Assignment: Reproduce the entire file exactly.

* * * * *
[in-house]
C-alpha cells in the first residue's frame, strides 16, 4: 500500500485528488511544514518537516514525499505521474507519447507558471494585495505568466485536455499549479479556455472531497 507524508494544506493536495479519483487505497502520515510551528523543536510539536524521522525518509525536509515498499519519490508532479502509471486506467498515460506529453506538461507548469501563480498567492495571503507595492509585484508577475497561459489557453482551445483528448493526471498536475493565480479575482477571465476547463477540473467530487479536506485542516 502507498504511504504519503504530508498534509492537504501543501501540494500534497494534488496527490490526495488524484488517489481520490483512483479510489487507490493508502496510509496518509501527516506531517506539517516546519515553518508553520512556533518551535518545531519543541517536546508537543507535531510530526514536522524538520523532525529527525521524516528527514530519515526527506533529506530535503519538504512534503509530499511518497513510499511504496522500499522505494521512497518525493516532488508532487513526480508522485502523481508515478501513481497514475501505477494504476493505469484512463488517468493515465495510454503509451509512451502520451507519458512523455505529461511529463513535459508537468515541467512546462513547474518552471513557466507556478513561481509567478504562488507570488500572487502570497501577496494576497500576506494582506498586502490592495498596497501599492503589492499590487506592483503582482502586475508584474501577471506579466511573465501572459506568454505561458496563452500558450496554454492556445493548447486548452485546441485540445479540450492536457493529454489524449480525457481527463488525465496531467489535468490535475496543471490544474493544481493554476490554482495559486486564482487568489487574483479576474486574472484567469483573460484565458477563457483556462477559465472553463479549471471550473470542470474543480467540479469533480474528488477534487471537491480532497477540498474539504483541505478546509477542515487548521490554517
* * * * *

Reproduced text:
[in-house]
C-alpha cells in the first residue's frame, strides 16, 4: 500500500485528488511544514518537516514525499505521474507519447507558471494585495505568466485536455499549479479556455472531497 507524508494544506493536495479519483487505497502520515510551528523543536510539536524521522525518509525536509515498499519519490508532479502509471486506467498515460506529453506538461507548469501563480498567492495571503507595492509585484508577475497561459489557453482551445483528448493526471498536475493565480479575482477571465476547463477540473467530487479536506485542516 502507498504511504504519503504530508498534509492537504501543501501540494500534497494534488496527490490526495488524484488517489481520490483512483479510489487507490493508502496510509496518509501527516506531517506539517516546519515553518508553520512556533518551535518545531519543541517536546508537543507535531510530526514536522524538520523532525529527525521524516528527514530519515526527506533529506530535503519538504512534503509530499511518497513510499511504496522500499522505494521512497518525493516532488508532487513526480508522485502523481508515478501513481497514475501505477494504476493505469484512463488517468493515465495510454503509451509512451502520451507519458512523455505529461511529463513535459508537468515541467512546462513547474518552471513557466507556478513561481509567478504562488507570488500572487502570497501577496494576497500576506494582506498586502490592495498596497501599492503589492499590487506592483503582482502586475508584474501577471506579466511573465501572459506568454505561458496563452500558450496554454492556445493548447486548452485546441485540445479540450492536457493529454489524449480525457481527463488525465496531467489535468490535475496543471490544474493544481493554476490554482495559486486564482487568489487574483479576474486574472484567469483573460484565458477563457483556462477559465472553463479549471471550473470542470474543480467540479469533480474528488477534487471537491480532497477540498474539504483541505478546509477542515487548521490554517